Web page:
Excessive sugar consumption plays a major role in making us put on weight. It can affect our behavior and cognitive functions negatively as well.
Most of us have experienced this ourselves or in our children. After a carbohydrate-heavy meal, dessert or snack, we feel a high from the rush of glucose entering our blood stream. While this sugar high lasts, we feel euphoric and full of energy. Then just as quickly we feel the sugar crash. You might have experienced this crash as fatigue, headache, brain fog, lack of focus, and irritability.
By itself, this is a natural response. Your pancreas produces insulin to regulate your blood sugar level when you consume sugar or carbohydrates. Insulin lowers blood sugar by promoting its storage into our muscle, liver, and fat cells, and promoting the use of glucose for energy production.
The problem arises due to volume and nature of carbohydrates in our food. Most carbohydrate we consume these days are highly refined and absorbed quickly into our bodies.
Sugar crash is perhaps the most immediate and obvious result of heavy sugar consumption in our mind, but it is by no means the most serious. Studies have found that sugar can increase addiction, make us eat more, cause depression, impair cognitive functions, and cardiovascular diseases.
Sugar Can Cause Addiction
Dopamine is a neurotransmitter that plays a major role in our reward-motivated behavior. Many addictive drugs like cocaine and morphine activate our reward feelings by increasing dopamine activities.
In another comprehensive study3, sugar intake is linked to four components of addiction:
- bingeing: sugar intake is increased significantly over time if allowed;
- withdrawal: anxiety and behavioral depression are experienced when sugar is withheld;
- craving: consumption is increased after a period of abstinence; and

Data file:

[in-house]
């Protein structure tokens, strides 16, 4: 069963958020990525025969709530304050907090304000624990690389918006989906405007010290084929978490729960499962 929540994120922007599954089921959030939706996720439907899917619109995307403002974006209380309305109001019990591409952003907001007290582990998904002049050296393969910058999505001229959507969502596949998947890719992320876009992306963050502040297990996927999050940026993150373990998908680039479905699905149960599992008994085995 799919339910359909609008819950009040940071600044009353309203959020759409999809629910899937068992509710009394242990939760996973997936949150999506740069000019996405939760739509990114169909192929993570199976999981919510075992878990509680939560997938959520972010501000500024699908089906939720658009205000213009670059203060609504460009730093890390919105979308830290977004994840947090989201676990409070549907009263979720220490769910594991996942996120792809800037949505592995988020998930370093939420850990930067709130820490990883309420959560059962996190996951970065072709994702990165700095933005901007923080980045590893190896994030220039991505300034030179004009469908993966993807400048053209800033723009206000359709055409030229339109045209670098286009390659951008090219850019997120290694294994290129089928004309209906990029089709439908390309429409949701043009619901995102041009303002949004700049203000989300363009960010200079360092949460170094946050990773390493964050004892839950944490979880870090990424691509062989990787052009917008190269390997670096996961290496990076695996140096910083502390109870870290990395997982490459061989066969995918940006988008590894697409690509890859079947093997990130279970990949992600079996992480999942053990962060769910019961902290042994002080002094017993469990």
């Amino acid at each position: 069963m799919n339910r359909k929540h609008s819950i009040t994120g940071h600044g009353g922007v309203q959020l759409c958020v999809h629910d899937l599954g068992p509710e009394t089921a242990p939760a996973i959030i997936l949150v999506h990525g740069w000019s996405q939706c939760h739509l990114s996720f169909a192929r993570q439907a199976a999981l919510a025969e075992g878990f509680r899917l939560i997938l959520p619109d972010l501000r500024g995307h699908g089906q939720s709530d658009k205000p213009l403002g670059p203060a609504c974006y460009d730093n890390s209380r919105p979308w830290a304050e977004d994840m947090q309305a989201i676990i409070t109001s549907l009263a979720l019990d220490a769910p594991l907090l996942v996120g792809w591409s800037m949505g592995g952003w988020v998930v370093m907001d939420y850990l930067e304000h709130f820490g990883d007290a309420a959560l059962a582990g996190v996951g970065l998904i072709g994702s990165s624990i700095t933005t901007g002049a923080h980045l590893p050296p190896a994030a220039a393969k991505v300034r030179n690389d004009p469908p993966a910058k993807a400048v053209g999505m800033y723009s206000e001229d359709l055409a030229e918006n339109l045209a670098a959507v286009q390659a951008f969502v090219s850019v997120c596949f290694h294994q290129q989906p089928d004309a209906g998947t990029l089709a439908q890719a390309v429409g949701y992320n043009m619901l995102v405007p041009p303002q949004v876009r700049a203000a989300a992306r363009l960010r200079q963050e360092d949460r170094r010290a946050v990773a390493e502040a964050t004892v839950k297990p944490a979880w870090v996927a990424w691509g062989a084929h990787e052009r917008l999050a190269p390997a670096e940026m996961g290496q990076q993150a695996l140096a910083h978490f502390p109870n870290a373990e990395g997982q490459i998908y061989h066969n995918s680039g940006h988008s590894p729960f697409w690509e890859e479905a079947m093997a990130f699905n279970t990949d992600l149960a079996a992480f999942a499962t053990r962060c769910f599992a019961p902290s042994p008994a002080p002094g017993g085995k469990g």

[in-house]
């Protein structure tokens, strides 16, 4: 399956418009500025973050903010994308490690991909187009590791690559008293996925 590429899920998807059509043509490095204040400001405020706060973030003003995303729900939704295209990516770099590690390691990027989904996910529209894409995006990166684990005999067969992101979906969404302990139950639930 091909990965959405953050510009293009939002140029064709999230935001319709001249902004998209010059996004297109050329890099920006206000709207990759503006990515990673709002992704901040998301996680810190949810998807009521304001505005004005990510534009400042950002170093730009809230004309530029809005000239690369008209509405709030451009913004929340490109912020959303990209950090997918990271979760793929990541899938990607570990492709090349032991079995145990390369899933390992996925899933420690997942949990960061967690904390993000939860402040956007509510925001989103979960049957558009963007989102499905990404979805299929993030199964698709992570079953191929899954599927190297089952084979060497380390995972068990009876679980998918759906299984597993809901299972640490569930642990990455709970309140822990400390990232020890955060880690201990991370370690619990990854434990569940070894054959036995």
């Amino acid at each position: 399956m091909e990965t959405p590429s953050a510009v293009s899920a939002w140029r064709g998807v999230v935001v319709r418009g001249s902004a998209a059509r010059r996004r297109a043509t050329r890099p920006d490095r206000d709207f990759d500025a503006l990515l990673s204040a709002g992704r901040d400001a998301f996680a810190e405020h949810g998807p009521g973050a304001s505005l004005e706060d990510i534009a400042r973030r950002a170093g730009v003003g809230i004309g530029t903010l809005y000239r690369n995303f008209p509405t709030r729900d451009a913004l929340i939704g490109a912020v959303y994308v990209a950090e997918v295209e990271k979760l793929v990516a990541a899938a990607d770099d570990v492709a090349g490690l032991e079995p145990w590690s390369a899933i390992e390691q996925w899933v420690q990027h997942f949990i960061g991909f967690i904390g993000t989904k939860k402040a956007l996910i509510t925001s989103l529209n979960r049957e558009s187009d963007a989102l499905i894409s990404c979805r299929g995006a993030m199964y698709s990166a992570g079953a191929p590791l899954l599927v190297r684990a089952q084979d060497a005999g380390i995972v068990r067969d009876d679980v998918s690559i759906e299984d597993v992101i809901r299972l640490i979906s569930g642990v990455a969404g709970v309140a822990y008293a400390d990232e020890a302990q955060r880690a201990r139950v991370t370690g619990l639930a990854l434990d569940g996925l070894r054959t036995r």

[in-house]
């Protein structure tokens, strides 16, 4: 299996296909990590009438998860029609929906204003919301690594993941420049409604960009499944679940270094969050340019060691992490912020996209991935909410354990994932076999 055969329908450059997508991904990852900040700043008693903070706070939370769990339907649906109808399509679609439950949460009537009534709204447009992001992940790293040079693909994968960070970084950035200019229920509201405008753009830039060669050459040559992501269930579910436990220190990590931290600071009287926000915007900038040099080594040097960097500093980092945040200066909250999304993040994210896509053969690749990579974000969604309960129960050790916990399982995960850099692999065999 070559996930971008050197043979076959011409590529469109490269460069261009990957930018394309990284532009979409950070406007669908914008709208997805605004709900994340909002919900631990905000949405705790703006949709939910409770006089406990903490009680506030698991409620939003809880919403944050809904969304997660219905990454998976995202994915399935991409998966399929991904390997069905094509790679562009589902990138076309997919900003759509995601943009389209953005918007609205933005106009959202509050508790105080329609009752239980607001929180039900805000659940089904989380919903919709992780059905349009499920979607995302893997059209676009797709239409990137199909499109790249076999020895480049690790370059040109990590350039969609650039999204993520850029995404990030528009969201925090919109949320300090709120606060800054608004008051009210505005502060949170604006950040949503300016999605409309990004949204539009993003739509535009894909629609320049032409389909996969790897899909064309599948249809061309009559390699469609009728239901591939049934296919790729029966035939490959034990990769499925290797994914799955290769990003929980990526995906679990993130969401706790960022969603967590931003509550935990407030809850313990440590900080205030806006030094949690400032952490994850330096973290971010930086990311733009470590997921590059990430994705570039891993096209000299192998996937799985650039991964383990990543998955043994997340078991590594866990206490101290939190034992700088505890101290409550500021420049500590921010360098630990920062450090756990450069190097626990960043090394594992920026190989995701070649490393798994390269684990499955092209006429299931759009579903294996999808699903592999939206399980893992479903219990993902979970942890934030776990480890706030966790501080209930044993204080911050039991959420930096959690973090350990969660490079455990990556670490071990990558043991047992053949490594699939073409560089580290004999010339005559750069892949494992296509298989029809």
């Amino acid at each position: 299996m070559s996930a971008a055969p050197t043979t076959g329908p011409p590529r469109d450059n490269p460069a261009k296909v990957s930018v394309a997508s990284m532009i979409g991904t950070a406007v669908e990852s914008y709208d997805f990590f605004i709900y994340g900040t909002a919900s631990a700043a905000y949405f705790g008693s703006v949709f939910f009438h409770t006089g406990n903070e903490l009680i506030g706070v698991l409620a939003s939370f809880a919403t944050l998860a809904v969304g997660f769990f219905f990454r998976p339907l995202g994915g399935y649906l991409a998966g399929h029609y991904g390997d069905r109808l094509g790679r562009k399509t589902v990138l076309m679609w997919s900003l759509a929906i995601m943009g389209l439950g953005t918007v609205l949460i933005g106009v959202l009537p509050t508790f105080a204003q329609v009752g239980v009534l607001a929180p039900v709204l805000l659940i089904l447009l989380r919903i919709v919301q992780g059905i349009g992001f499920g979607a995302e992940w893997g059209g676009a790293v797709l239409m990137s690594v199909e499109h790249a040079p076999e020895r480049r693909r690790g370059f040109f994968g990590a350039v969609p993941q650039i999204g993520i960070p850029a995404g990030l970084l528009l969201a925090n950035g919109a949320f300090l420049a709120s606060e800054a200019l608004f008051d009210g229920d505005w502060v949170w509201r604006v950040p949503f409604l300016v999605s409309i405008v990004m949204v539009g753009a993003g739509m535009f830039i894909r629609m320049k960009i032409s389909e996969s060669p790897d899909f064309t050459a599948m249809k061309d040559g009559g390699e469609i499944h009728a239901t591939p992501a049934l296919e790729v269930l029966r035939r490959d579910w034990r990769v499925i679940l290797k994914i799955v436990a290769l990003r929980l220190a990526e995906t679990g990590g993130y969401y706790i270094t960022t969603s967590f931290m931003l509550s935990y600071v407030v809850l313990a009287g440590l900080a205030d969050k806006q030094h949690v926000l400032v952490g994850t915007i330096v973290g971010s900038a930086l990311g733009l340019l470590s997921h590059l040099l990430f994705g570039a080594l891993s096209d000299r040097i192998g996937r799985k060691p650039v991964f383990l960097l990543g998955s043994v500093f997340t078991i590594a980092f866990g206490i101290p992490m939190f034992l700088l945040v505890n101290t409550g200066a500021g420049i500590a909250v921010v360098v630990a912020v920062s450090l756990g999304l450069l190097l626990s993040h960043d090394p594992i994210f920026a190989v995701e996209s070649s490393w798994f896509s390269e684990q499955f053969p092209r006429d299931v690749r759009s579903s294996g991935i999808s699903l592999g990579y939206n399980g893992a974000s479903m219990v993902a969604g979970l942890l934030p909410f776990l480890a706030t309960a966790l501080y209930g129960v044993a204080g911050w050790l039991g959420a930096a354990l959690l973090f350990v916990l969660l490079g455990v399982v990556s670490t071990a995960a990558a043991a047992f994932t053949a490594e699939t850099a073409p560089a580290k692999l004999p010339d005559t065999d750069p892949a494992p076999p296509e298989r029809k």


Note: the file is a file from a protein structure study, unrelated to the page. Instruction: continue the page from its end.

- cross-sensitisation: enhanced response to other drugs and stimulants during sugar abstinence, leading to higher chances of addiction to other substances such as alcohol.
Sugar Can Cause Depression, Impair Cognitive Functions
BDNF (Brain-derived neurotrophic factor) is a chemical active in areas of the brain associated with learning, memory, and higher learning. It is important for the formation of new neurons and the survival of existing neurons.
Decreased levels of BDNF have been linked to many mental conditions including depression, schizophrenia, and dementia diseases including Alzheimer’s and Huntington’s.
In related studies, chronic sugar consumption is found to interfere with the brain’s mechanism of signaling when we’ve eaten enough. 9
Sugar May Increase Cardiovascular Disease Risks
In a wide-scale study of over eleven thousand adults in the US over a period of 14.6 years, investigators “observed a significant relationship between added sugar consumption and increased risk for CVD mortality.”10
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Sugar is added in various forms in the food we consume, especially beverages and processed food. Our palates have gotten accustomed to a high level of sweetness, and this is damaging our health.
Personally, I’ve cut out sugar in my drinks and food. I drink my coffee and tea black and without milk (kopi O kosong or teh O kosong), and don’t drink any soft drinks or fruit juices. I’ve cut food with high added sugar, including processed snacks and pastries. Now I found my palate reverting, and such food tastes unbearably sweet to me.
I encourage you to take the same journey. It might take a while to get used to the unsweetened taste, but the advantages are definitely worth-while.
Thank you for reading. You can read about my journey, and consider subscribing to my mailing list, following my twitter account, or leaving a comment below.